Tonight, I want to hear from a man who has come to the realization that he has no friends in the Republican party. I’m getting a little irritated with the naïvety surrounding his approach to negotiating with the Right. It happened with the stimulus bill, when he comprised tough language and provisions out of the package in the hopes of bipartisan support. Not a single Republican voted for it. It has also happened with health care. He backed off the public option, an idea that enjoyed majority support from the American people, looking to by one or two Republican votes. The Party of No still refuses to vote for the bill, although I’m sure the appreciate the concessions. I’d truly like to see an end to that. I want him to exude toughness tonight. Explain to the Republicans that will be present in the chamber that they will not stand in the way of the change Americans voted for in November 2008. Convey to the people that he hears our complaints and shares our frustration. But he needs to pledge to follow up the rhetoric with tough, substantive measures. After hearing about his plan to freeze spending, I’m not sure exactly how likely this will be.
Obama is also going to talk about education tonight, a topic that received little attention in his first busy year. I can’t wait. Apparently, he will be discussing a plan to cap the amount each student pays for student loans. This news made me Harlem shake violently. True story. I’m interested, though, to hear how he will introduce a new domestic initiative while freezing new spending in 2011. In other words, what programs will have to walk the plank to make way for this program as well as the others he will mention tonight? I hope he can explain that.
I would like President Obama to explain his administration’s handling of Wall Street. Talk about these record bonuses. I am just as confused as everyone else when it comes to understanding how the billions upon billions of tax payer dollars being loaded in a dump truck and dropped off at the door step of banks benefits the little guy. I want him to get tough on them and he needs to lay out exactly what he plans on backing his talk up with.
Finally, I just want to walk away from the address feeling a renewed sense of confidence in our president and the future he will ultimately lead this country to. Send a charge through your base, Mr. President. Reassure the American people that you are still their champion.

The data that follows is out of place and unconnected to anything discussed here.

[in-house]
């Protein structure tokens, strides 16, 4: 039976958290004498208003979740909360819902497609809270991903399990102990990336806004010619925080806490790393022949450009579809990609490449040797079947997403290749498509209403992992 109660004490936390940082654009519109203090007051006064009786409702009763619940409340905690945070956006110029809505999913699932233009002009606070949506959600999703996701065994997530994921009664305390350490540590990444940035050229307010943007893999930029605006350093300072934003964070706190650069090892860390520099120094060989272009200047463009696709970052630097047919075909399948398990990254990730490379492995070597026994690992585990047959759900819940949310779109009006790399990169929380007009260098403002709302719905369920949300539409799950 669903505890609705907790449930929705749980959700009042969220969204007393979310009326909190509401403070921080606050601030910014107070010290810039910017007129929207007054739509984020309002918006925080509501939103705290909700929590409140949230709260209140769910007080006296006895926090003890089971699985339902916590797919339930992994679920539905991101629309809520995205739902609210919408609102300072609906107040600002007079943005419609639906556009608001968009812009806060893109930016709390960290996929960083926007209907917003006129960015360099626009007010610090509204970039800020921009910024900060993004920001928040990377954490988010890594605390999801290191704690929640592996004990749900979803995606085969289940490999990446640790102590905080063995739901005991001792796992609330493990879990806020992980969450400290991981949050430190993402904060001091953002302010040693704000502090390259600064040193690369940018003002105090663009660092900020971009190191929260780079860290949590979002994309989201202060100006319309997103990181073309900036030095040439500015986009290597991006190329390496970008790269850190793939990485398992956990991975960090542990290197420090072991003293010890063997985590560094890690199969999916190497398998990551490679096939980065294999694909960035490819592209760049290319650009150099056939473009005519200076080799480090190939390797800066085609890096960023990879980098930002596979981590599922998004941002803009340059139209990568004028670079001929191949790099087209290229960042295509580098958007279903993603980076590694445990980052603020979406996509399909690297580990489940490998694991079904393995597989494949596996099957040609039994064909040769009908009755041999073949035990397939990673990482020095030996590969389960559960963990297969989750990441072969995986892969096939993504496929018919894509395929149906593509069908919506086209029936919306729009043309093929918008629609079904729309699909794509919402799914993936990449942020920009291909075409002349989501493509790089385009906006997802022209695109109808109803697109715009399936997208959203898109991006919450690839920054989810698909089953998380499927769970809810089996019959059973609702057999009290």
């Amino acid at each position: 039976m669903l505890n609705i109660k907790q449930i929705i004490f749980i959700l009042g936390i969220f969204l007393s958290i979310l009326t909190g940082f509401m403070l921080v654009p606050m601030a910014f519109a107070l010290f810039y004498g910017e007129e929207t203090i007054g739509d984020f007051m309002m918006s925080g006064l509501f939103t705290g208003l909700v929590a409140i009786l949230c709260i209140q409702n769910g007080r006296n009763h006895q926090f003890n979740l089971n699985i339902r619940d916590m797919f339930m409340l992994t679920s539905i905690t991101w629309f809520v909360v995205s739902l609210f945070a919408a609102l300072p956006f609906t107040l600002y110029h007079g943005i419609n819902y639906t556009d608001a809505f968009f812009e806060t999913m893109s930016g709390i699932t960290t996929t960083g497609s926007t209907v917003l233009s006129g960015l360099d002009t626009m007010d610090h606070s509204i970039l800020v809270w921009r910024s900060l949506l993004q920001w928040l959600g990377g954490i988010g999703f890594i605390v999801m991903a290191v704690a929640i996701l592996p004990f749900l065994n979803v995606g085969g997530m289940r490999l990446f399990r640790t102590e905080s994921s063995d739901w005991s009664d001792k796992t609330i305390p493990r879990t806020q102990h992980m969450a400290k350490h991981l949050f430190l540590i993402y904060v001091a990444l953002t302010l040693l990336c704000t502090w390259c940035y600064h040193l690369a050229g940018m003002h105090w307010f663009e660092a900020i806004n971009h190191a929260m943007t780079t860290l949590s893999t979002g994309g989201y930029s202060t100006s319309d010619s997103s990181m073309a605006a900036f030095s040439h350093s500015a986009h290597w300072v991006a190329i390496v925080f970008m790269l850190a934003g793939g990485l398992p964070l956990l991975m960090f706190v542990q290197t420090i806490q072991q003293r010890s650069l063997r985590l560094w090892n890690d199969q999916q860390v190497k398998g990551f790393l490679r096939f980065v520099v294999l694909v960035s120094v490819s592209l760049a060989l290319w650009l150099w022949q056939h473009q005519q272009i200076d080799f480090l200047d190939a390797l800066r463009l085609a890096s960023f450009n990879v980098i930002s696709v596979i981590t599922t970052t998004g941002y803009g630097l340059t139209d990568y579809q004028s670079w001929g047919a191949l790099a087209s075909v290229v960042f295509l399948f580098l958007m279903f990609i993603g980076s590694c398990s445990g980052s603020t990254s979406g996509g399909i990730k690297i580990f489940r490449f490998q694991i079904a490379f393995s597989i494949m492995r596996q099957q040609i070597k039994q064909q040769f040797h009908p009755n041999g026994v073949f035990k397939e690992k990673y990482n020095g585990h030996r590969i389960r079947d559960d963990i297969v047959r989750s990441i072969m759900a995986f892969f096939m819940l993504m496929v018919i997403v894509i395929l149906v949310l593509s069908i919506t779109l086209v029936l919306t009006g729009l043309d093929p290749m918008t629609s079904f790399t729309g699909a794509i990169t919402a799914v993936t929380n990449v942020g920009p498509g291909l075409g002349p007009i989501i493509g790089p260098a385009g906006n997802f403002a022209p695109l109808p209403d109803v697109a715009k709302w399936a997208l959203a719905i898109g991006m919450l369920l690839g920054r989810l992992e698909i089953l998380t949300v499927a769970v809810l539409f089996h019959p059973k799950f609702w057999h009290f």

Oh, it would also be nice if he sent a message to Senate Democrats to cut the bullshit it out and stop being enemies of their own agenda. Fingers crossed!
After a disastrous roll-out as John McCain’s running-mate during the campaign, this was obviously an important step towards brandishing her credentials. Sarah Palin, who committed gaffe after gaffe after gaffe, was roundly criticized on several aspects of her “qualifications” to be a heart-beat away from the presidency, not the least of which her foreign policy experience. Simply put, then Gov. Palin had never left the country, and clearly had no understanding of the way the world worked. I guess it’s hard to have a world view when your world doesn’t extend past the borders you live in. To her credit, though, she did have her eye on Russia.
After quitting her governorship before the first term ended, Sarah Palin was suddenly afforded all the free-time in the world to correct some of the deficiencies that stood between her and the White House. Today was a pivotal step in that long, impossibly difficult process.
So how did she do on her trip of firsts?:
HONG KONG — Former U.S. vice presidential nominee Sarah Palin, criticized for her lack of foreign policy experience, emerged in Asia on Wednesday to share her views from “Main Street U.S.A.” with a group of high-flying global investors.
In her first trip to the region, the former Alaska governor addressed an annual conference of investors in Hong Kong in what was billed as a wide-ranging talk about governance, economics and U.S. and Asian affairs.
Two US delegates left early, according to AFP, with one saying “it was awful, we couldn’t stand it any longer.” He declined to be identified.